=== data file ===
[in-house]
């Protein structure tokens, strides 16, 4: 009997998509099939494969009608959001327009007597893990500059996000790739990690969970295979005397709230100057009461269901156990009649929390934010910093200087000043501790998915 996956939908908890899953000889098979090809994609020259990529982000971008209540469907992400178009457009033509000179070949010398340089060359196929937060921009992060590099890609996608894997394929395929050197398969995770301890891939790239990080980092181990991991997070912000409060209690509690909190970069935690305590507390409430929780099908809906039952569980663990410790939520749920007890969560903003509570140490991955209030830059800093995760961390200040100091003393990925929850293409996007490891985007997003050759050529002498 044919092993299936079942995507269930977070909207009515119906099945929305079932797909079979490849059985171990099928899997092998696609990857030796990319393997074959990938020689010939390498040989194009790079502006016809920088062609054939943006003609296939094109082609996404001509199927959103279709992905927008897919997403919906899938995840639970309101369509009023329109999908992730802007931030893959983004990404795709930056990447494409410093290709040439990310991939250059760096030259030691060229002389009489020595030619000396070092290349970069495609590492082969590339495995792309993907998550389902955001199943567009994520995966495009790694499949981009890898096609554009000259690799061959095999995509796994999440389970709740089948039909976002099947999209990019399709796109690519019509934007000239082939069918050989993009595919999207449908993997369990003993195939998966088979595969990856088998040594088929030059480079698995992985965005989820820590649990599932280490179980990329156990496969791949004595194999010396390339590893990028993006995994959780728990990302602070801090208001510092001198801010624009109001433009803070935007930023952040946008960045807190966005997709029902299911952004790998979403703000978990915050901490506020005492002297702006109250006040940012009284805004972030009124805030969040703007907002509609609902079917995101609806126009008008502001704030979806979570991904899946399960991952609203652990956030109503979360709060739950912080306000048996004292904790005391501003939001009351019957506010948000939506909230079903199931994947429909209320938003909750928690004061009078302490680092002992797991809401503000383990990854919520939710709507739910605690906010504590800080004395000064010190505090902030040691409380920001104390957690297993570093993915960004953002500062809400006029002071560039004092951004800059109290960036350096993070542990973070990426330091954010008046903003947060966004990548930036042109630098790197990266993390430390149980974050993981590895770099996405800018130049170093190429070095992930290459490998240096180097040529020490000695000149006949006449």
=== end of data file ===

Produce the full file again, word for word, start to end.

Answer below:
[in-house]
């Protein structure tokens, strides 16, 4: 009997998509099939494969009608959001327009007597893990500059996000790739990690969970295979005397709230100057009461269901156990009649929390934010910093200087000043501790998915 996956939908908890899953000889098979090809994609020259990529982000971008209540469907992400178009457009033509000179070949010398340089060359196929937060921009992060590099890609996608894997394929395929050197398969995770301890891939790239990080980092181990991991997070912000409060209690509690909190970069935690305590507390409430929780099908809906039952569980663990410790939520749920007890969560903003509570140490991955209030830059800093995760961390200040100091003393990925929850293409996007490891985007997003050759050529002498 044919092993299936079942995507269930977070909207009515119906099945929305079932797909079979490849059985171990099928899997092998696609990857030796990319393997074959990938020689010939390498040989194009790079502006016809920088062609054939943006003609296939094109082609996404001509199927959103279709992905927008897919997403919906899938995840639970309101369509009023329109999908992730802007931030893959983004990404795709930056990447494409410093290709040439990310991939250059760096030259030691060229002389009489020595030619000396070092290349970069495609590492082969590339495995792309993907998550389902955001199943567009994520995966495009790694499949981009890898096609554009000259690799061959095999995509796994999440389970709740089948039909976002099947999209990019399709796109690519019509934007000239082939069918050989993009595919999207449908993997369990003993195939998966088979595969990856088998040594088929030059480079698995992985965005989820820590649990599932280490179980990329156990496969791949004595194999010396390339590893990028993006995994959780728990990302602070801090208001510092001198801010624009109001433009803070935007930023952040946008960045807190966005997709029902299911952004790998979403703000978990915050901490506020005492002297702006109250006040940012009284805004972030009124805030969040703007907002509609609902079917995101609806126009008008502001704030979806979570991904899946399960991952609203652990956030109503979360709060739950912080306000048996004292904790005391501003939001009351019957506010948000939506909230079903199931994947429909209320938003909750928690004061009078302490680092002992797991809401503000383990990854919520939710709507739910605690906010504590800080004395000064010190505090902030040691409380920001104390957690297993570093993915960004953002500062809400006029002071560039004092951004800059109290960036350096993070542990973070990426330091954010008046903003947060966004990548930036042109630098790197990266993390430390149980974050993981590895770099996405800018130049170093190429070095992930290459490998240096180097040529020490000695000149006949006449």